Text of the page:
In some cases, companies are vertically integrated and manufacture some of their own components, which will be used in their own products as well as for sale to other companies. Hence, when supplier k and manufacturer i are from the same firm (k = i), (5)

Order quantity constraint.

The supplier imposes a minimum quota on the manufacturer’s order to ensure a basic level of economies of scale. On the other hand, the manufacturer cannot purchase beyond the supplier’s production limit. The number of components from each supplier is determined as follows: (6)

Production limit.

The maximum number of components each supplier is able to sell to all its buyers is at its production capacity limit. The supplier is assumed to have flexible manufacturing capabilities [20] whereby they can easily modify component production parameters to manufacture a range of component variant l of type j to meet end-manufacturer requirements.

(7)

Manufacturing requirement.

The company i must be able to purchase enough components in order to meet their end-product manufacturing demands for each component variant l of type j.

(8)

The demand for their end-products faced by manufacturer i can be determined from the function formulated by [17] or other similar demand functions: (9)

Component pricing.

Through the economies of scale, the pricing of each component variant l of type j that supplier k charges company i decrease with increasing the quantity ordered. This is taken to be a linear function.

(10)

Quality requirement.

End-product manufacturer i requires the components from supplier k to meet a certain level of requirement.

(11)

Results and Discussion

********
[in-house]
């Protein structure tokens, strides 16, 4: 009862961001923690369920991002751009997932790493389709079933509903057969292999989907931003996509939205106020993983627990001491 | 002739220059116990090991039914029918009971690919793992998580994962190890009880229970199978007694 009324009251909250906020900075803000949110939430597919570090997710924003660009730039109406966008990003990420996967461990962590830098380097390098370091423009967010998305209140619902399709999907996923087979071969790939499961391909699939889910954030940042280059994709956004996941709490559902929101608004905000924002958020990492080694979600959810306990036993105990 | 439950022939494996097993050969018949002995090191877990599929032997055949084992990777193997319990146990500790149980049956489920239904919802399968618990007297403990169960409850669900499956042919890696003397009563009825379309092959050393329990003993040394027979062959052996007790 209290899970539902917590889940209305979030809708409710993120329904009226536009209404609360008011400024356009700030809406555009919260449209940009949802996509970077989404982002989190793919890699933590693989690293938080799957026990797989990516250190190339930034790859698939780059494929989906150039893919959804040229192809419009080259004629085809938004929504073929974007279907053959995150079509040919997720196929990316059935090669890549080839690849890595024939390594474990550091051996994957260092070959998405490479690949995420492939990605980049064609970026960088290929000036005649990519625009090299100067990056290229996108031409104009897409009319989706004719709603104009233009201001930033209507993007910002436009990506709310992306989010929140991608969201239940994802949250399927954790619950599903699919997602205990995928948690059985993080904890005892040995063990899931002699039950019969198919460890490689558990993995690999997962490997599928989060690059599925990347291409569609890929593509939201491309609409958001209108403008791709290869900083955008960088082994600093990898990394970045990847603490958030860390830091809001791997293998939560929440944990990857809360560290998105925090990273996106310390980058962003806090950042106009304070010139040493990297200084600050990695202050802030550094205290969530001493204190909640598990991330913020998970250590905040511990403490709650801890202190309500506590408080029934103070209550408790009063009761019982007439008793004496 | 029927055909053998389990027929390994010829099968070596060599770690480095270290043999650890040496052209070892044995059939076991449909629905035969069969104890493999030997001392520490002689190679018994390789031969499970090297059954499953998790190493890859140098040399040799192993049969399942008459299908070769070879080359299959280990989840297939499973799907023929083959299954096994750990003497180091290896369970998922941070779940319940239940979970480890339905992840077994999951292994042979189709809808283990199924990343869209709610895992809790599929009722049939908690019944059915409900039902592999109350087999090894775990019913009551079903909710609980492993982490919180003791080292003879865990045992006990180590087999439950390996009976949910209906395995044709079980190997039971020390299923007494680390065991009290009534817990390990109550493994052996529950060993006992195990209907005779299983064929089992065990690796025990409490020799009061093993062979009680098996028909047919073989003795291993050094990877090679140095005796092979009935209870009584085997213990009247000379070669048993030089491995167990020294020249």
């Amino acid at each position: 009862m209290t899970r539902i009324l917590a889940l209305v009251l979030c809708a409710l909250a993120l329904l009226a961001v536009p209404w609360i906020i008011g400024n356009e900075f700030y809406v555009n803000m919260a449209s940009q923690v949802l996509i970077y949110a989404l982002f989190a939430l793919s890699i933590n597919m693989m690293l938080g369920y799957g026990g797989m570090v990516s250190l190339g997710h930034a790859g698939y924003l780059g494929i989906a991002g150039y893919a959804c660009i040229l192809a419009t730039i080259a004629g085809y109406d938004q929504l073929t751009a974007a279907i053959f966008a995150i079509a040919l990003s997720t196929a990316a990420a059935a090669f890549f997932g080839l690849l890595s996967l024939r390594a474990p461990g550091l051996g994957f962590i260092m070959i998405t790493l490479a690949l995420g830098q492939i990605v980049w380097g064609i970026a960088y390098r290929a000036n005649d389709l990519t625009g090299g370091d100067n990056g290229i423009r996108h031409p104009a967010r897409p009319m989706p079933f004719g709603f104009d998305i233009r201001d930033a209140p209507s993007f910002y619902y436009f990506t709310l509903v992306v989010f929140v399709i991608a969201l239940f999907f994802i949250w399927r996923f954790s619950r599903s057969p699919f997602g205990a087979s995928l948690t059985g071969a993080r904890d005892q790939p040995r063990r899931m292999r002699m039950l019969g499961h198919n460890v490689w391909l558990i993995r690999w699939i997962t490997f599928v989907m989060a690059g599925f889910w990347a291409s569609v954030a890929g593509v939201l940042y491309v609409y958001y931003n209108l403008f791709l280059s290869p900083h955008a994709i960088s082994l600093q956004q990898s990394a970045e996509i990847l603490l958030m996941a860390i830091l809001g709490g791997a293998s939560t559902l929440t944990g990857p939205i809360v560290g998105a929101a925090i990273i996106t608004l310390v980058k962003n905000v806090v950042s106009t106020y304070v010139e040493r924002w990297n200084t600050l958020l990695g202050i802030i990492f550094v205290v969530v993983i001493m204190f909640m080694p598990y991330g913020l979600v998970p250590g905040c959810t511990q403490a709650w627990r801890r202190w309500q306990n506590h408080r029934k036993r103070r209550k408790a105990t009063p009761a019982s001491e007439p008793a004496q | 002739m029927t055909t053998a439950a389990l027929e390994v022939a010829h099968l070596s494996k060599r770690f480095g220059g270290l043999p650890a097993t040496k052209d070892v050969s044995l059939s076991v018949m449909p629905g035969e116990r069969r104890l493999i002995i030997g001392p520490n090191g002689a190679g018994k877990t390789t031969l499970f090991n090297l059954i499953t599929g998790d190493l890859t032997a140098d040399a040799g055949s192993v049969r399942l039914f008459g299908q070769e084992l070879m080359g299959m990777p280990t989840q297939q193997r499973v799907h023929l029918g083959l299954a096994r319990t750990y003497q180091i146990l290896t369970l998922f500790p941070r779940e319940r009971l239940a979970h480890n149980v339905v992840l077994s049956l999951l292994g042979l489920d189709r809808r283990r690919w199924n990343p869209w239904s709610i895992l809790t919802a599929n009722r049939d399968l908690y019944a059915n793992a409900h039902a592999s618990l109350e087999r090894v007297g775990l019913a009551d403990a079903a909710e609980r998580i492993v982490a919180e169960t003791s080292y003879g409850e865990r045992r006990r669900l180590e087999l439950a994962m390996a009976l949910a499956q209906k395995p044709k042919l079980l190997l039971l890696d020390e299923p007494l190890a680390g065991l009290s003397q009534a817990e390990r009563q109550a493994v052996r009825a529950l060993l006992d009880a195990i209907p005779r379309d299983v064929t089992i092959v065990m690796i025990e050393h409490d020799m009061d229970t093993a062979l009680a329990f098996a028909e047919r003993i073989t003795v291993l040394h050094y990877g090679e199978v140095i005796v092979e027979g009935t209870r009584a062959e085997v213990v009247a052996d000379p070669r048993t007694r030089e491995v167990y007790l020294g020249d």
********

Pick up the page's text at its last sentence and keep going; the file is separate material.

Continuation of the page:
As a case study, the current supply chain model was applied to a hypothetical smartphone manufacturing network (Fig 3) since Samsung, LG and Sony are vertically integrated companies and Samsung is the largest component supplier for NAND flash, display, DRAM and LCD driver IC. Thus, this case study is suitable to validate the hypothesis mentioned in the introduction. The model was formulated as a mixed integer non-linear programming (MINLP) problem in the GAMS environment and solved using Baron [21]. The model parameter values can be found in Tables 14. The smartphone manufacturing supply chain mainly includes smartphone end-product companies, I (Apple, HTC, LG, Motorola, Nokia, RIM, Samsung and Sony), smartphone components, J (NAND, Screen, AP, DRAM, Image-sensor, LCD-Driver), and component suppliers, K (Samsung, Toshiba, SanDisk, Micron, JapanDisplay, LG, Sharp, Chimei, AUO, Qualcomm, TI, Nvidia, Hynix, Elpida, Omnivision, Aptina, Sony, Renesas, Novatek, Himax and others). As the parameters for demand was available, Eq (9) was not used. Due to the limited publically available information, set L for model variants of different component types and Eq (11) for quality requirements cannot be considered. In addition, as smartphone manufacturing supply chains are highly globalized, we can assume that quality of components from different suppliers are similar. This is because suppliers face global competition from other suppliers of the same type component. Hence, they will try their best to match each other's price and quality. As there is no coopetition in the assembly process, it is not considered in the supply chain network. The contract period T in this case study is 1 year.